Winner – Ms. D. Yunupiŋu, Yunupiŋu – The Rock 2021
Yirrkala, NT

The judges offer our sincere condolences to the family and friends of the late Ms. D. Yunupiŋu and to the entire community in Yirrkala. We recognize this immense loss that continues to be felt by all whose lives touched it.

The lady who paints mermaids had a short but impressive career as a painter. Ms. D. Yunupiŋu works in a distinctly lyrical and figurative style, drawing on family iconography to tell the story of her spiritual conception as a mermaid.

This slender bark has been whimsically rendered with a combination of naturally occurring ochres in cream, white and black; and synthetic pigments made from recycled printer cartridges to create a brilliant and captivating palette of fuchsia, pink and magenta tones.

The background of the composition is layered and filled with delicate sea creatures and stars, from which emerge four daring mermaids. Positioned under embargo | page 4 in front of an immobile rock, the bodies of the mermaids appear ghostly, overlapping and intertwined.

Telstra Works on Paper Award

Credit: Gary Philip Lee, Nagi 2022, oil pastel and pencil on digital print, 40 x 28 cm. Courtesy of the artist. Sherwood figurative mark

Winner – Gary Lee, Nagi 2022
Garramilla / Darwin, N.T

Nagi exudes tenderness and affection. This poignant and intimate depiction of Lee’s grandfather – Juan (John) Roque Cubillo – marks a high point in the artist’s career.

In reclaiming the historical archive of photographs, Lee resolutely reorients them in the contemporary and personal realm. This work on paper shows a subtle use of oil pastel and pencil markings to adorn the portrait of his grandfather.

These embellishments evoke a sensory and tactile quality in the work. Delicately hued gardenias add another sensory component with the hint of a scented halo gently framing the subject.

Wandjuk Marika Memorial 3D Award

Photo credits: Bonnie Burangarra and Freda Ali Wayartja, An-gujechiya 2021, burntweed (Malaisia ​​scandens), bush cane (Flagellaria indica), kurrajong (Brachychiton diversifolius), 64 x 280 x 61 cm. Courtesy of the artist and Maningrida Arts & Culture. Sherwood figurative mark

Winners – Bonnie Burangarra and Freda Ali, An-gujechiya 2021
Yilan, N.T

This intricate sculpture is an example of contemporary indigenous fiber practice. It exudes ingenuity, technical excellence and a commitment to the slow, diverse stages of fiber art production.

The mastery of the natural fibers with which the artists work is remarkable, as well as their ability to collaborate.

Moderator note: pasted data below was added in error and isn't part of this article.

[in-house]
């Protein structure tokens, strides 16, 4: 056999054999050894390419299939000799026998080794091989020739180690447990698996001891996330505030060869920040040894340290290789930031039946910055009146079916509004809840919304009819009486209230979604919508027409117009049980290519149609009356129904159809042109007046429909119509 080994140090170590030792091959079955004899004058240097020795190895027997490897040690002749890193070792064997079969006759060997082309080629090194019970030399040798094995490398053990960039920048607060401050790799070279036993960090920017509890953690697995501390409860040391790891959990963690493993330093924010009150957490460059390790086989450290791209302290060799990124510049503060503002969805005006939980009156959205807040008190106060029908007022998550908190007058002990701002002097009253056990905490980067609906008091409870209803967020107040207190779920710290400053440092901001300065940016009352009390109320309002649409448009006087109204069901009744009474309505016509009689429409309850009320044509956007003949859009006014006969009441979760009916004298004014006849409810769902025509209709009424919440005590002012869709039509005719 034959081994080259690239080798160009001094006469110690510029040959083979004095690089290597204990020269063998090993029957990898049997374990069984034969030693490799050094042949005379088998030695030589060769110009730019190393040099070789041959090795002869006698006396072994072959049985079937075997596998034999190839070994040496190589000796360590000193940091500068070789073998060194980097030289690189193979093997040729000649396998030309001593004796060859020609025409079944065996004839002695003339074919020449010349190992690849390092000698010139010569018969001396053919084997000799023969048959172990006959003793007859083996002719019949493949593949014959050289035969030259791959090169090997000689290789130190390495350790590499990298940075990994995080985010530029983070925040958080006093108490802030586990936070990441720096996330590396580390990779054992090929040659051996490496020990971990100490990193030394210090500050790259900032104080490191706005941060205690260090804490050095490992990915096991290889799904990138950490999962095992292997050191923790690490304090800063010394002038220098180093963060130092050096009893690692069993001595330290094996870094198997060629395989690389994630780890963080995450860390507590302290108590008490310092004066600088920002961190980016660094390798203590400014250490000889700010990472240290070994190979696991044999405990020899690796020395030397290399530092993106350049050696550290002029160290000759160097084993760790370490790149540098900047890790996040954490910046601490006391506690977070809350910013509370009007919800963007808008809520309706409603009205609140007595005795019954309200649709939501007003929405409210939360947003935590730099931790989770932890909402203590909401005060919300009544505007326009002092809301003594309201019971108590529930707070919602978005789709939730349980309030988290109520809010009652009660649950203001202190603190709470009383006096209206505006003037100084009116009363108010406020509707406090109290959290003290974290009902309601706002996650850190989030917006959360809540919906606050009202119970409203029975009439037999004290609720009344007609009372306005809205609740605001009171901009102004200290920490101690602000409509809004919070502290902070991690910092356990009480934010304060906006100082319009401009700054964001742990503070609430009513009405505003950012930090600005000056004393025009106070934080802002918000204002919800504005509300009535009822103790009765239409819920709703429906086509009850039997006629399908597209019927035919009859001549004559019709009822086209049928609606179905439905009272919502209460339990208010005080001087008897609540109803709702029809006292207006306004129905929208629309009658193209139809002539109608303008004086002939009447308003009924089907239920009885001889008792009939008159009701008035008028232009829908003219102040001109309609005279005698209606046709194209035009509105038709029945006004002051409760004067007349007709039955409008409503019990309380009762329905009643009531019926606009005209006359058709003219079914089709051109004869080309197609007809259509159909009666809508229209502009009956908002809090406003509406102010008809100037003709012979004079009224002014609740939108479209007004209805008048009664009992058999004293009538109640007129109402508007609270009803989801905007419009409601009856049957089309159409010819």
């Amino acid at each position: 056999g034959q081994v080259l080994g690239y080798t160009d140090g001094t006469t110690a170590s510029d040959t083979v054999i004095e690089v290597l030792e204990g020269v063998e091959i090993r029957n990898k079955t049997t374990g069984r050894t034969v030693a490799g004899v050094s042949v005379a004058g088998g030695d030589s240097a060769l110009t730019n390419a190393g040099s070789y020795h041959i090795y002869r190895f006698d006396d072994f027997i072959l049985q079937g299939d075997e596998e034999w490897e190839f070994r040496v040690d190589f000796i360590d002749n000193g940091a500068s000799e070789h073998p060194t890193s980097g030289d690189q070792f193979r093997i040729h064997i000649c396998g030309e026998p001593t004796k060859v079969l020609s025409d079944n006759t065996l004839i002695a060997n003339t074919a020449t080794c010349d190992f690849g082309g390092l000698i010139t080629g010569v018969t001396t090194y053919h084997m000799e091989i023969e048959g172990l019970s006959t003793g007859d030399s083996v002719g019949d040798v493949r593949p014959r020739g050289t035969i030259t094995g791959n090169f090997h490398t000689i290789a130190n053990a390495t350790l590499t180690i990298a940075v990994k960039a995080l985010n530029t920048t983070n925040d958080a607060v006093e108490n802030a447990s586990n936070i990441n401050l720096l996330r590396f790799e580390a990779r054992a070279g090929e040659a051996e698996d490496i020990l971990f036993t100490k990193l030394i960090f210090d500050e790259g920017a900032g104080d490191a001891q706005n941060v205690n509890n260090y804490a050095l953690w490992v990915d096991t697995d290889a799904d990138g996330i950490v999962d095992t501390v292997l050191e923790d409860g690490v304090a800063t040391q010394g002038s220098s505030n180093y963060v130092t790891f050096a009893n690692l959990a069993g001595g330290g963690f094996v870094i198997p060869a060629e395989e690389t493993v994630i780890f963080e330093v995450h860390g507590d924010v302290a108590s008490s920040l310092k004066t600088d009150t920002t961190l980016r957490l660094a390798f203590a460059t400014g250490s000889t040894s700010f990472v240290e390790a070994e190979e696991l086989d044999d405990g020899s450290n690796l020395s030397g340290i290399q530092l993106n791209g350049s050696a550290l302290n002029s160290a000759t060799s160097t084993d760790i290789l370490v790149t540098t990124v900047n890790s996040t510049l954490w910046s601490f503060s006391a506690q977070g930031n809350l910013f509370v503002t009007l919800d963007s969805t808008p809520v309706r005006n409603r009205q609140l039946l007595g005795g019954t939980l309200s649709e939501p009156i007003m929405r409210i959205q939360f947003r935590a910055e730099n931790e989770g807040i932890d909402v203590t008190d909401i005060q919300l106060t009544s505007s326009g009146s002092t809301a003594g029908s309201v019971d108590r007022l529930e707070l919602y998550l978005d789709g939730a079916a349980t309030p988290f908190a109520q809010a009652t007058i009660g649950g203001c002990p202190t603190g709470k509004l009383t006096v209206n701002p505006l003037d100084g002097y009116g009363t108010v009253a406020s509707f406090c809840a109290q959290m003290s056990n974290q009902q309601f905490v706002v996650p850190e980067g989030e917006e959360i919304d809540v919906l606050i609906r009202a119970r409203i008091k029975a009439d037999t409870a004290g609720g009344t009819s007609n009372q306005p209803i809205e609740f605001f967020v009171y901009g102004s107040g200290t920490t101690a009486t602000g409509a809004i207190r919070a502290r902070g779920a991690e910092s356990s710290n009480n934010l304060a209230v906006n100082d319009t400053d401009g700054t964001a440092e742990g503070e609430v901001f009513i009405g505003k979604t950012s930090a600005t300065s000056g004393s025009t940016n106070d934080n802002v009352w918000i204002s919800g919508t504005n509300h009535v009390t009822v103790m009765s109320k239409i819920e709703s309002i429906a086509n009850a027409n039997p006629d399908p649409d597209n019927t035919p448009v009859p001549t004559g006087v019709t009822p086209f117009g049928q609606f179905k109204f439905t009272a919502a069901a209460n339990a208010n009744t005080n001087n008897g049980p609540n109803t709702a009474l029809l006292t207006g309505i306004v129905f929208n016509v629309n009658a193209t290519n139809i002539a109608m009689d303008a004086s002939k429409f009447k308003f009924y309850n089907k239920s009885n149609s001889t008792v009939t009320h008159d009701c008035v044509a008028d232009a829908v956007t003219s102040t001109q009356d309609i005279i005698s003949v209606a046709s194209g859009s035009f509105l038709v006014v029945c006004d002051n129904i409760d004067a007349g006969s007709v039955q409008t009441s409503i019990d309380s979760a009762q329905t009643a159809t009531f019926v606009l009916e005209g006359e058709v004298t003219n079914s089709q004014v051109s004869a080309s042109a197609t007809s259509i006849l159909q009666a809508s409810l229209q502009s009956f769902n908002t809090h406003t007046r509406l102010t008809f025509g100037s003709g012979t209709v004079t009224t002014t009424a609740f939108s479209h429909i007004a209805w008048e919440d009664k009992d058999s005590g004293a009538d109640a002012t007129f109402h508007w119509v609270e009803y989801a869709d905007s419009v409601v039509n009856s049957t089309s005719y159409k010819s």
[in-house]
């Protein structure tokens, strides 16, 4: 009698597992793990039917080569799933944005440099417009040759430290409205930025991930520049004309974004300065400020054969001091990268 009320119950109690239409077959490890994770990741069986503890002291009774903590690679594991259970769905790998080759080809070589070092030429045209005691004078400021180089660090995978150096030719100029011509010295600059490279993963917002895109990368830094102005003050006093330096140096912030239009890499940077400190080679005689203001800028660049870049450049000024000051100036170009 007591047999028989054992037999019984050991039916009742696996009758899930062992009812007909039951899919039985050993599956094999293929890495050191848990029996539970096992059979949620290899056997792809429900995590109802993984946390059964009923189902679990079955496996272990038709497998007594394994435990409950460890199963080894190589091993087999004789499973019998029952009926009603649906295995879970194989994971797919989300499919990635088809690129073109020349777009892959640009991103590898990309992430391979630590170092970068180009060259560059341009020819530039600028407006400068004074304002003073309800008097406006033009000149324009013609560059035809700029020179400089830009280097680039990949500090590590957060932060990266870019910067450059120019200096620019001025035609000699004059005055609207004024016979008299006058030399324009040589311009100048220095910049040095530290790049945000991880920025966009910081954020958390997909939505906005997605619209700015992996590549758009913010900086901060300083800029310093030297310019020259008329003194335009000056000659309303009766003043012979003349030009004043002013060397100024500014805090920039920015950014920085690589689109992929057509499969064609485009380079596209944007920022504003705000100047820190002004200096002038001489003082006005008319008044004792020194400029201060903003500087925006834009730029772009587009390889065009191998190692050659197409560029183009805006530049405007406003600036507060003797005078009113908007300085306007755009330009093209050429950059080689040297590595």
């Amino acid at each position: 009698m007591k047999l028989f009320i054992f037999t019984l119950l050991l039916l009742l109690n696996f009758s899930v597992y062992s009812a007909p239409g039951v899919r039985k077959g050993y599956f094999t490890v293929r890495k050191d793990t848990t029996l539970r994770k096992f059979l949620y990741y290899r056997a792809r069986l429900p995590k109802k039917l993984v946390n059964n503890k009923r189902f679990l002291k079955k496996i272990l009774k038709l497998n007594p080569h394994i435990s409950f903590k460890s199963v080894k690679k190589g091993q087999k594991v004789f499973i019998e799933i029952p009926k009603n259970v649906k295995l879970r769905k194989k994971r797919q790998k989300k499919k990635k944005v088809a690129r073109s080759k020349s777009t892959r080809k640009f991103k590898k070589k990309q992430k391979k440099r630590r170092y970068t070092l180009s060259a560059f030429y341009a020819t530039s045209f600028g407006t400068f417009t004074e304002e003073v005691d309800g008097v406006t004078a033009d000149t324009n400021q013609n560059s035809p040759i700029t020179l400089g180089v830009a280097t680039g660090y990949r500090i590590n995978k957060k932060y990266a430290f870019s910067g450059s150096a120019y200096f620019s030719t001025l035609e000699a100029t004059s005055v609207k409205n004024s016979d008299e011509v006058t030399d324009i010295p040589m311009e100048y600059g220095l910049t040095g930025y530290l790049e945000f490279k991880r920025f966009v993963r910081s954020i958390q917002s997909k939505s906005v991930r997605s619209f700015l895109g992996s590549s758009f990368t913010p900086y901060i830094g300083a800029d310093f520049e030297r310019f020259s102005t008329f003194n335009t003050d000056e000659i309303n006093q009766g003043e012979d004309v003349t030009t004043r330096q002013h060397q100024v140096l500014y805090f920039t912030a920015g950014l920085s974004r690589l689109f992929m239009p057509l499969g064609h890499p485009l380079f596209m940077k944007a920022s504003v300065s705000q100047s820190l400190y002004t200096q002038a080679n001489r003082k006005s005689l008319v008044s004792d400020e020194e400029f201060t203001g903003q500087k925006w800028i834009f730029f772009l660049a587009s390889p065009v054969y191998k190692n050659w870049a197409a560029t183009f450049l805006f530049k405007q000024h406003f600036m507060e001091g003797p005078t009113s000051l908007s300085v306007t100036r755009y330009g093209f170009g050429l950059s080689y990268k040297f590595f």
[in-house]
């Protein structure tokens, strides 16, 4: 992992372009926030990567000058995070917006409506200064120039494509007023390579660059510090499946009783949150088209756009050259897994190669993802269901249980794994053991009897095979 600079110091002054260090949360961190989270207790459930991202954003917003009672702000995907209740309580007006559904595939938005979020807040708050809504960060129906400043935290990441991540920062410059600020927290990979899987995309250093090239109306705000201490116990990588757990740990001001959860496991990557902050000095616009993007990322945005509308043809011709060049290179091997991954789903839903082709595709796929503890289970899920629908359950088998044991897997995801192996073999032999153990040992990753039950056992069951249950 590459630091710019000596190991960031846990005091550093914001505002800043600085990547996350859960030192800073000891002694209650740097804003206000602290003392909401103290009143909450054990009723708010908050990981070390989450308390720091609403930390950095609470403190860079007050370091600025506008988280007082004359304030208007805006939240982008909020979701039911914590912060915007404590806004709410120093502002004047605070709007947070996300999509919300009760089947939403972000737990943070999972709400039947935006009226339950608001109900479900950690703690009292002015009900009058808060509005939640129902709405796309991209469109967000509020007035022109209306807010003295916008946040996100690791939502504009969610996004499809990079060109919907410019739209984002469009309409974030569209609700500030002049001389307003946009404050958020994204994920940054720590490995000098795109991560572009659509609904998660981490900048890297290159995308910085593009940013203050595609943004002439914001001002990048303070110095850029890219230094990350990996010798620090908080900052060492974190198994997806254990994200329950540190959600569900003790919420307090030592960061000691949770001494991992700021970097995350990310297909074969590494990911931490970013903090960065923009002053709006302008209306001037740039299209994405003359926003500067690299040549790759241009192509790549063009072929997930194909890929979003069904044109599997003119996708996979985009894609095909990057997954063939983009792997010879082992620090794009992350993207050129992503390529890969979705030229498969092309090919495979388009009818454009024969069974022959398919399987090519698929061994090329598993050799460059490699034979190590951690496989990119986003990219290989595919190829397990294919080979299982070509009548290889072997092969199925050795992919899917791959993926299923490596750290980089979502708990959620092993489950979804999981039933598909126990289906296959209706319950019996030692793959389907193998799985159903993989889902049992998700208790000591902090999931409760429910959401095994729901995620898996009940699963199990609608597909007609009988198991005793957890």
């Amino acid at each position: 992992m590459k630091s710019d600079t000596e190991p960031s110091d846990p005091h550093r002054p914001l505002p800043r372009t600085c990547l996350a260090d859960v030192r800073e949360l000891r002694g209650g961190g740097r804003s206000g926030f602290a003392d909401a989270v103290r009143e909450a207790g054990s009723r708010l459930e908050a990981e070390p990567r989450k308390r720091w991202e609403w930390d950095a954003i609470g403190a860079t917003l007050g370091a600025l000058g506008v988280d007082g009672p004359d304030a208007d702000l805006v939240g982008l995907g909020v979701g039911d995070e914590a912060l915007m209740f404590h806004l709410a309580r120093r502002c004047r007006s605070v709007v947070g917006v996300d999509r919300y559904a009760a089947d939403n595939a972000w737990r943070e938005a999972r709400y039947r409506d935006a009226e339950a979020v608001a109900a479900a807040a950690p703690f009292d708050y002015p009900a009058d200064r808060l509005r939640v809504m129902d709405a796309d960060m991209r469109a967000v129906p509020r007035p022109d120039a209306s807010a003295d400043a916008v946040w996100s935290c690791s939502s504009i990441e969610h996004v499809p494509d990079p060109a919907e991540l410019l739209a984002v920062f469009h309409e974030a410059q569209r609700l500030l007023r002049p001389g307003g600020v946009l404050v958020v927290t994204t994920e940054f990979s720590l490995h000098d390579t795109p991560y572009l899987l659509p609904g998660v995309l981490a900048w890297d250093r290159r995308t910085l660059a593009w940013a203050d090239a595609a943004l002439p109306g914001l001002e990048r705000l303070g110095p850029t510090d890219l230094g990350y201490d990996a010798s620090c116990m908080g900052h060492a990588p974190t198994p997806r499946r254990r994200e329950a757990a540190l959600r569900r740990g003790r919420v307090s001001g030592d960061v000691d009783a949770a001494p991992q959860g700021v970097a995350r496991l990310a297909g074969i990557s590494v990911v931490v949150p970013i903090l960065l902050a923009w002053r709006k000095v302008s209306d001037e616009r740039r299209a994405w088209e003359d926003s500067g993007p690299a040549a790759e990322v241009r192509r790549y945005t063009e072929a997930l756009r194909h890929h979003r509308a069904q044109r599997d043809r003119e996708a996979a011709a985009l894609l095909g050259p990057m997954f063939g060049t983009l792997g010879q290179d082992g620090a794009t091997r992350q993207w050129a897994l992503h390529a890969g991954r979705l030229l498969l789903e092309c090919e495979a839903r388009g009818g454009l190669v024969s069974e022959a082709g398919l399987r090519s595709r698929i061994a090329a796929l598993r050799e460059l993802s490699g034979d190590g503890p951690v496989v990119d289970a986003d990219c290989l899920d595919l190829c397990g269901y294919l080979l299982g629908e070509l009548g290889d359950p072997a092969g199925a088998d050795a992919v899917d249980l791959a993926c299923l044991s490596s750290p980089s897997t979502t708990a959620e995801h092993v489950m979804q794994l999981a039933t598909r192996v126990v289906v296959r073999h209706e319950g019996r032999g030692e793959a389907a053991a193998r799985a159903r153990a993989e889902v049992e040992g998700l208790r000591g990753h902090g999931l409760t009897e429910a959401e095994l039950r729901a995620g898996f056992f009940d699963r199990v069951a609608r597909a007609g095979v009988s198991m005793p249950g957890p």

This an-gujechiya is simultaneously a contemporary work of art and a form of cultural continuity. In selecting this award, the judges recognize the importance of fiber production in contemporary indigenous art practice.

Telstra Multimedia Prize

Credit: Jimmy John Thaiday, Beyond the Lines 2022, Single Channel HD Video: 16:9, Color, Sound, 5:22 minutes. Courtesy of the artist and Erub Art

Winner – Jimmy John Thaiday, Beyond the Lines 2022
Erub, Torres Street, QLD

This powerful and emotive work explores the connection between the artist and his land, illustrated through sea, land, sky and wildlife (in the form of the whythe frigate bird).

This meditation on the interconnectedness of life, land and sea explores relationships and correlations between naturally occurring patterns, formations and movements.

Beyond the Lines is technically adept and masterful. Its refined visual rhythm is carefully timed, combining a convincing use of wide-angle lenses with close-ups. The thoughtful use of sound is also remarkable.

Telstra Emerging Artist Award

Photo credit: Louise Malarvie, Pamarr Yara 2022, earth pigments on canvas, 125 x 130 cm. Courtesy of the artist and Waringarri Arts. Sherwood figurative mark

Winner – Louise Malarvie, Pamar Yara 2022
Kununurra, WA

This alluring painting conveys a layered, grainy texture that suggests the earth being swept, shifted and redistributed by the spread of rain and flooding.

This subtle but impressive work illustrates Malarvie’s ability for strong compositions and her dexterity in applying earth pigments that naturally contain the muted colors of her land.

Their composition simultaneously conveys nuanced and distinctive features of the land and the vastness and immense size of the Great Sandy Desert.